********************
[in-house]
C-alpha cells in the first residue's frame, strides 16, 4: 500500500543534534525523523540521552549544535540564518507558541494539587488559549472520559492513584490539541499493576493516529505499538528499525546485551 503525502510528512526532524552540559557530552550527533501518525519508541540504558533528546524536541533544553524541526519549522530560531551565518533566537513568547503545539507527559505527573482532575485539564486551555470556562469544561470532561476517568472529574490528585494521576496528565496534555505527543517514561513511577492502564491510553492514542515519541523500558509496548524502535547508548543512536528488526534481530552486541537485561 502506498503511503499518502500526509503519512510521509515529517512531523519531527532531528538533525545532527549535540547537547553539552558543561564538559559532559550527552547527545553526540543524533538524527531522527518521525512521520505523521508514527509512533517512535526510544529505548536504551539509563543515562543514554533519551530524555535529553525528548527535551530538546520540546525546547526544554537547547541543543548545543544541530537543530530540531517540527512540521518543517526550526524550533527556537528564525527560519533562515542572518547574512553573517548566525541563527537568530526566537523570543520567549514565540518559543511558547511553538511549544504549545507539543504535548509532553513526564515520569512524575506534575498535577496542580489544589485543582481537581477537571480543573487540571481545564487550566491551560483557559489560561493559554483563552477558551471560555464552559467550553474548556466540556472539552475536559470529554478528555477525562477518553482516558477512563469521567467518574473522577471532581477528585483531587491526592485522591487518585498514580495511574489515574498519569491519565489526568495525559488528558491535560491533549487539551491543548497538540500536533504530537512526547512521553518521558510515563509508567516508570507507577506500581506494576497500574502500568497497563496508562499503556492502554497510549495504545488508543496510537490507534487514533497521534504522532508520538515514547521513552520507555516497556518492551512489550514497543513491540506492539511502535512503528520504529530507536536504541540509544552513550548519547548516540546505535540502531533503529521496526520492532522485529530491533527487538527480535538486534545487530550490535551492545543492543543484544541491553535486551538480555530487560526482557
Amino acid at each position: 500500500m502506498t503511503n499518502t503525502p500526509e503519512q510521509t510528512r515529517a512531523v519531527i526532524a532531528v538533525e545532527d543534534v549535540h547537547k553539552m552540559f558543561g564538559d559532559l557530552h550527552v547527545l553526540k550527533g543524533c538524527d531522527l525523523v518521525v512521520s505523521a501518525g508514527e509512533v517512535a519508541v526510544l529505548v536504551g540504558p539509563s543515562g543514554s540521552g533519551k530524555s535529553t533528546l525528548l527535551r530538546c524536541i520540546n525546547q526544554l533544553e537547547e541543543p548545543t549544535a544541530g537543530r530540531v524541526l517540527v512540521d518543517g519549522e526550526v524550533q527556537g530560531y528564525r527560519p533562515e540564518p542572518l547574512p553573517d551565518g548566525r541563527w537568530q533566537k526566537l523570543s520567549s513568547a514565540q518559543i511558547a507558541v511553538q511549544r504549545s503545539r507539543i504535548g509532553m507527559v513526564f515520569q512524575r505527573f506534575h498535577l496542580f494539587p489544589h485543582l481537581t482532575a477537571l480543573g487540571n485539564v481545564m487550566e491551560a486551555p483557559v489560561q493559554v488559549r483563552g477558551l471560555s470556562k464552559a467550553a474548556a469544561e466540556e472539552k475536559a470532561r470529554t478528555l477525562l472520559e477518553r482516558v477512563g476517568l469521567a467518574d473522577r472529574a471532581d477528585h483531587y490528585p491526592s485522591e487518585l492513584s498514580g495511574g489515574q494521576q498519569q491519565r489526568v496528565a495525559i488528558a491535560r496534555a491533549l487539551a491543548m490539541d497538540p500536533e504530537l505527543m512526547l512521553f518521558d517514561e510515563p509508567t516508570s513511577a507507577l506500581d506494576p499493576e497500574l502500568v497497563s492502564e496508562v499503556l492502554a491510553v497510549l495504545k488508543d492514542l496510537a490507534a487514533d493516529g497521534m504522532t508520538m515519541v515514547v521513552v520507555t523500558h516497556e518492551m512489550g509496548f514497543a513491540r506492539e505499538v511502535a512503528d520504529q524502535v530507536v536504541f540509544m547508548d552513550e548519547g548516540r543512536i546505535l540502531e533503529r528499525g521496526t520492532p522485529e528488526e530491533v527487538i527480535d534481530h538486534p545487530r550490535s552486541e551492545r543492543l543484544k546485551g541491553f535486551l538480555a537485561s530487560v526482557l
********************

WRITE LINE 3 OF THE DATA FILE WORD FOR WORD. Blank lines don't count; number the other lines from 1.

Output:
Amino acid at each position: 500500500m502506498t503511503n499518502t503525502p500526509e503519512q510521509t510528512r515529517a512531523v519531527i526532524a532531528v538533525e545532527d543534534v549535540h547537547k553539552m552540559f558543561g564538559d559532559l557530552h550527552v547527545l553526540k550527533g543524533c538524527d531522527l525523523v518521525v512521520s505523521a501518525g508514527e509512533v517512535a519508541v526510544l529505548v536504551g540504558p539509563s543515562g543514554s540521552g533519551k530524555s535529553t533528546l525528548l527535551r530538546c524536541i520540546n525546547q526544554l533544553e537547547e541543543p548545543t549544535a544541530g537543530r530540531v524541526l517540527v512540521d518543517g519549522e526550526v524550533q527556537g530560531y528564525r527560519p533562515e540564518p542572518l547574512p553573517d551565518g548566525r541563527w537568530q533566537k526566537l523570543s520567549s513568547a514565540q518559543i511558547a507558541v511553538q511549544r504549545s503545539r507539543i504535548g509532553m507527559v513526564f515520569q512524575r505527573f506534575h498535577l496542580f494539587p489544589h485543582l481537581t482532575a477537571l480543573g487540571n485539564v481545564m487550566e491551560a486551555p483557559v489560561q493559554v488559549r483563552g477558551l471560555s470556562k464552559a467550553a474548556a469544561e466540556e472539552k475536559a470532561r470529554t478528555l477525562l472520559e477518553r482516558v477512563g476517568l469521567a467518574d473522577r472529574a471532581d477528585h483531587y490528585p491526592s485522591e487518585l492513584s498514580g495511574g489515574q494521576q498519569q491519565r489526568v496528565a495525559i488528558a491535560r496534555a491533549l487539551a491543548m490539541d497538540p500536533e504530537l505527543m512526547l512521553f518521558d517514561e510515563p509508567t516508570s513511577a507507577l506500581d506494576p499493576e497500574l502500568v497497563s492502564e496508562v499503556l492502554a491510553v497510549l495504545k488508543d492514542l496510537a490507534a487514533d493516529g497521534m504522532t508520538m515519541v515514547v521513552v520507555t523500558h516497556e518492551m512489550g509496548f514497543a513491540r506492539e505499538v511502535a512503528d520504529q524502535v530507536v536504541f540509544m547508548d552513550e548519547g548516540r543512536i546505535l540502531e533503529r528499525g521496526t520492532p522485529e528488526e530491533v527487538i527480535d534481530h538486534p545487530r550490535s552486541e551492545r543492543l543484544k546485551g541491553f535486551l538480555a537485561s530487560v526482557l